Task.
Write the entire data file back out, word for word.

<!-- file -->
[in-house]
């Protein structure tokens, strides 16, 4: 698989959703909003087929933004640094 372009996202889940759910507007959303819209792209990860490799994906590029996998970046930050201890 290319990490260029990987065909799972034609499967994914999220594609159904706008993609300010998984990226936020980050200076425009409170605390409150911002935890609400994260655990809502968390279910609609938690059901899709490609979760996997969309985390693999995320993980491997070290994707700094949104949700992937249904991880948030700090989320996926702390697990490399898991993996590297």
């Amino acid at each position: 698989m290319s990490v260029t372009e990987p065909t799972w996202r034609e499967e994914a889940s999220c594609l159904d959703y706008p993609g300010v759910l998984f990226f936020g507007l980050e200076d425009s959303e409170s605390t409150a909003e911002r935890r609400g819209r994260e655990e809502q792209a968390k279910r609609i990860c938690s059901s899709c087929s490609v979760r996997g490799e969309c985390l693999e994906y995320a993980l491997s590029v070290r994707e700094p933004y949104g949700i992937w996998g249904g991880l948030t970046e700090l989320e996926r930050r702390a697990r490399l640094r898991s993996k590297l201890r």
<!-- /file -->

[in-house]
């Protein structure tokens, strides 16, 4: 698989959703909003087929933004640094 372009996202889940759910507007959303819209792209990860490799994906590029996998970046930050201890 290319990490260029990987065909799972034609499967994914999220594609159904706008993609300010998984990226936020980050200076425009409170605390409150911002935890609400994260655990809502968390279910609609938690059901899709490609979760996997969309985390693999995320993980491997070290994707700094949104949700992937249904991880948030700090989320996926702390697990490399898991993996590297």
């Amino acid at each position: 698989m290319s990490v260029t372009e990987p065909t799972w996202r034609e499967e994914a889940s999220c594609l159904d959703y706008p993609g300010v759910l998984f990226f936020g507007l980050e200076d425009s959303e409170s605390t409150a909003e911002r935890r609400g819209r994260e655990e809502q792209a968390k279910r609609i990860c938690s059901s899709c087929s490609v979760r996997g490799e969309c985390l693999e994906y995320a993980l491997s590029v070290r994707e700094p933004y949104g949700i992937w996998g249904g991880l948030t970046e700090l989320e996926r930050r702390a697990r490399l640094r898991s993996k590297l201890r």